A simple but effective trick when composing a desert photograph is the use of layers. Take advantage of dune formations, lower your angle of view and create depth by capturing distinctive lines between foreground, middleground and background.
While the desert seems barren, with not a lot to photograph, by simply changing your perspective, you can find beautiful shots that you can’t get anywhere else. These are a few things you can look out for that make for excellent pictures.
- Sand patterns
- Dead trees
- Dune patterns
- Lone dunes
- Wildflowers and grass
- Contrast in terrain
- The wind
- Abstract geometry
Best Light for Desert Landscape Photography
It is often considered by photographers that the desert light is some of the best light you can find in any landscape photography.
A low angle of the sun offers excellent lighting, especially early in the morning and late in the evening. If you visit the desert during the winter, you will find that the days are shorter, and the sun is positioned low in the sky for the majority of the day. This is an advantage that gives you lovely lighting for a long period.
Backlighting, when applied to the appropriate scene, can also create an enchanting effect. You will generally find a lot of cacti and grass that look spectacular when the sunlight hits them from behind. You will see the plants stand out against the background as the sun begins to set, the backlighting illuminating the edges of the plants.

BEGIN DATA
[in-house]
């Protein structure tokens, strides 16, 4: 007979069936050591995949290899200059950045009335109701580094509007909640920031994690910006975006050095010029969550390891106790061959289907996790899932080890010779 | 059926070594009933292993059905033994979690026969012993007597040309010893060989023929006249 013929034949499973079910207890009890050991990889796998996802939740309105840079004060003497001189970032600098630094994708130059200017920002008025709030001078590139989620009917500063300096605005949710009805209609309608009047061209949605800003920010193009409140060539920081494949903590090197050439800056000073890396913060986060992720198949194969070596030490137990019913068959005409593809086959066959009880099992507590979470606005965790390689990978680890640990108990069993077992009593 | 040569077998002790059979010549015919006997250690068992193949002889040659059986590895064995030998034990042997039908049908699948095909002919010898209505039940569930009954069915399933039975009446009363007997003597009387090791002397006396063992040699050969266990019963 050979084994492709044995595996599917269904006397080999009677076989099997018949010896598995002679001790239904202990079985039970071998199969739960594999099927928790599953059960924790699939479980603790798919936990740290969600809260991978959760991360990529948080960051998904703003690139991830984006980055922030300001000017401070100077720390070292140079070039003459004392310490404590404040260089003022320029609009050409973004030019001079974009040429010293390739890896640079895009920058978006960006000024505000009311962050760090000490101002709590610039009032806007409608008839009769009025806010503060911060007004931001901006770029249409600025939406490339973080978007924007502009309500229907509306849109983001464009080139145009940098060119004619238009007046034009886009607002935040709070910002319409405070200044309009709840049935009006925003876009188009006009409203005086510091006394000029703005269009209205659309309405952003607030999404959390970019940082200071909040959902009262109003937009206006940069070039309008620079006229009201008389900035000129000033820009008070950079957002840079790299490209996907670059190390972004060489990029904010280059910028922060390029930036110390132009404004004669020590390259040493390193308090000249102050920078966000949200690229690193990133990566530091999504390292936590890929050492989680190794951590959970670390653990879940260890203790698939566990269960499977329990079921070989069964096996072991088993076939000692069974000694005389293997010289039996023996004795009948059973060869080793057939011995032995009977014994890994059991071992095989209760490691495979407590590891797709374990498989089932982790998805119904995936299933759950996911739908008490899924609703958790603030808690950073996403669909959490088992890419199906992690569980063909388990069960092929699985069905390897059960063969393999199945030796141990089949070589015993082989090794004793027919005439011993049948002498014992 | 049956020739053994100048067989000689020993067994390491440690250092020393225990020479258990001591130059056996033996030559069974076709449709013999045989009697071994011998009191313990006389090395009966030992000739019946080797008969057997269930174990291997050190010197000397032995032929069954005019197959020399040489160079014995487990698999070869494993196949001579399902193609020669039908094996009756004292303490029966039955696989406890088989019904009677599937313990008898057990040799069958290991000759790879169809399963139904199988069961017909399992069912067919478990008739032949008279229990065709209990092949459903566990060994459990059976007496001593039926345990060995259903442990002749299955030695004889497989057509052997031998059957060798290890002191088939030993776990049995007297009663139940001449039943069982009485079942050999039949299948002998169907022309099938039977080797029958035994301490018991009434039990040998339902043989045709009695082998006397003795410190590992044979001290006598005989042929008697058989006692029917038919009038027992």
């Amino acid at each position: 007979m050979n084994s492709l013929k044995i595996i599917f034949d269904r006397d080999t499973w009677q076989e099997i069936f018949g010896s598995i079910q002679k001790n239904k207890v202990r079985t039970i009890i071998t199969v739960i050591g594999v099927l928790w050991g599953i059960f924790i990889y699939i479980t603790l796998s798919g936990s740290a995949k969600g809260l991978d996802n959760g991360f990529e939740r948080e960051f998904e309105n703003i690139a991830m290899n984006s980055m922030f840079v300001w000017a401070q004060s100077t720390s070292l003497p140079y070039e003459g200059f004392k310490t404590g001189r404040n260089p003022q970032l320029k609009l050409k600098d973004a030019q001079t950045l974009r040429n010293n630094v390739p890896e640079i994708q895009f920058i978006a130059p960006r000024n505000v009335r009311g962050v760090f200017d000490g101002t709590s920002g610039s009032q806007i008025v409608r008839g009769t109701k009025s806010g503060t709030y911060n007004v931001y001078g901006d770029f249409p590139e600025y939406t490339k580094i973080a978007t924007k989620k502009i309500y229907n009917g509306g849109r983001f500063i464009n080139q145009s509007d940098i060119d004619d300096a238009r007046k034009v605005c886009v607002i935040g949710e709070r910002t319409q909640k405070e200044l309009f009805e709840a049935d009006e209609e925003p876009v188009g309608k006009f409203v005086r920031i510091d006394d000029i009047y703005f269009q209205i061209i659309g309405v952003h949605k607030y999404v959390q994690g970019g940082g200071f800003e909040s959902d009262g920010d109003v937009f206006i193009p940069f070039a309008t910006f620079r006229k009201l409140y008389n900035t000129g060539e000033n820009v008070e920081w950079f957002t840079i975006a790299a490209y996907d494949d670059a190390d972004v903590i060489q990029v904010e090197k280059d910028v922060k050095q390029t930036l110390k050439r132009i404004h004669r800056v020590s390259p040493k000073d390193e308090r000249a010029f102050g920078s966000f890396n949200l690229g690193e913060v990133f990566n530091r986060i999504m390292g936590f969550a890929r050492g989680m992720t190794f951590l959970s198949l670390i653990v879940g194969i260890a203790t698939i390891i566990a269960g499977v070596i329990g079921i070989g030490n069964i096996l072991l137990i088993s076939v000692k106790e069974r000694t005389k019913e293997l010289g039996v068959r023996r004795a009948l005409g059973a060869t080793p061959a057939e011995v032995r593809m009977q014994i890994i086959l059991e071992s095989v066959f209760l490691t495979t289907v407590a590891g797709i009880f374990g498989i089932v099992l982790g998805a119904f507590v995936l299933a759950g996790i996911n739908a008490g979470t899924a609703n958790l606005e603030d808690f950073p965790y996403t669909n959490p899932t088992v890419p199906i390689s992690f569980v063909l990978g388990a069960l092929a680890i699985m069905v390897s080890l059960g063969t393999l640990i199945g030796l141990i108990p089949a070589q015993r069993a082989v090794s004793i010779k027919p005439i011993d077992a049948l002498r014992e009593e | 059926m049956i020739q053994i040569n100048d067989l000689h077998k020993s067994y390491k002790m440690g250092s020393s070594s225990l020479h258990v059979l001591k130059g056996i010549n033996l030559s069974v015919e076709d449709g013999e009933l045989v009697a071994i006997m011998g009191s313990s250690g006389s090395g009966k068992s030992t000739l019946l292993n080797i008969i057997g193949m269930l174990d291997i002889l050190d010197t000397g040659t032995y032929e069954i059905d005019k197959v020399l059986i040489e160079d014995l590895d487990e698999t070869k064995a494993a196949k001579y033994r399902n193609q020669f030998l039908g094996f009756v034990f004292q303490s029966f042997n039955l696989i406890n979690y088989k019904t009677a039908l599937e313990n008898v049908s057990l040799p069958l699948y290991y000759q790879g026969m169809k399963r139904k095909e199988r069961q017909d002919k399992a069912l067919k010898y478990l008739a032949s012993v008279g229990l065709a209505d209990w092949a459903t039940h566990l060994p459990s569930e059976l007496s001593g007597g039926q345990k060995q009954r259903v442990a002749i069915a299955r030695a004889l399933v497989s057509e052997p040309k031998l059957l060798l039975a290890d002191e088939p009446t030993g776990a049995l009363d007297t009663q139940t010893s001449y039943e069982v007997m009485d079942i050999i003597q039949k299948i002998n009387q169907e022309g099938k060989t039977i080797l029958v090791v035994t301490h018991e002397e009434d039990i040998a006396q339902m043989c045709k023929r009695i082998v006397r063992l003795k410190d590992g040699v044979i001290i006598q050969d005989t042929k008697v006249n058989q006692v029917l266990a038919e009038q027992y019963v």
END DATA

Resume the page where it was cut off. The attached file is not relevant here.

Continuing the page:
A mistake that a lot of beginners make is that they put their camera away once the sun sets. However, this time of the day gives wonderful opportunities to get silhouette shots.
Astrophotography in the Desert
Since there is no light pollution whatsoever in the desert, it is the perfect playground for astrophotography.
Here is a list of the equipment you would need, specifically for night photography/astrophotography:
- Full-frame camera (ideally)
- Cable release so there is no need to touch the camera
- Tripod for steady, long-exposure shots
- Wide-angle lens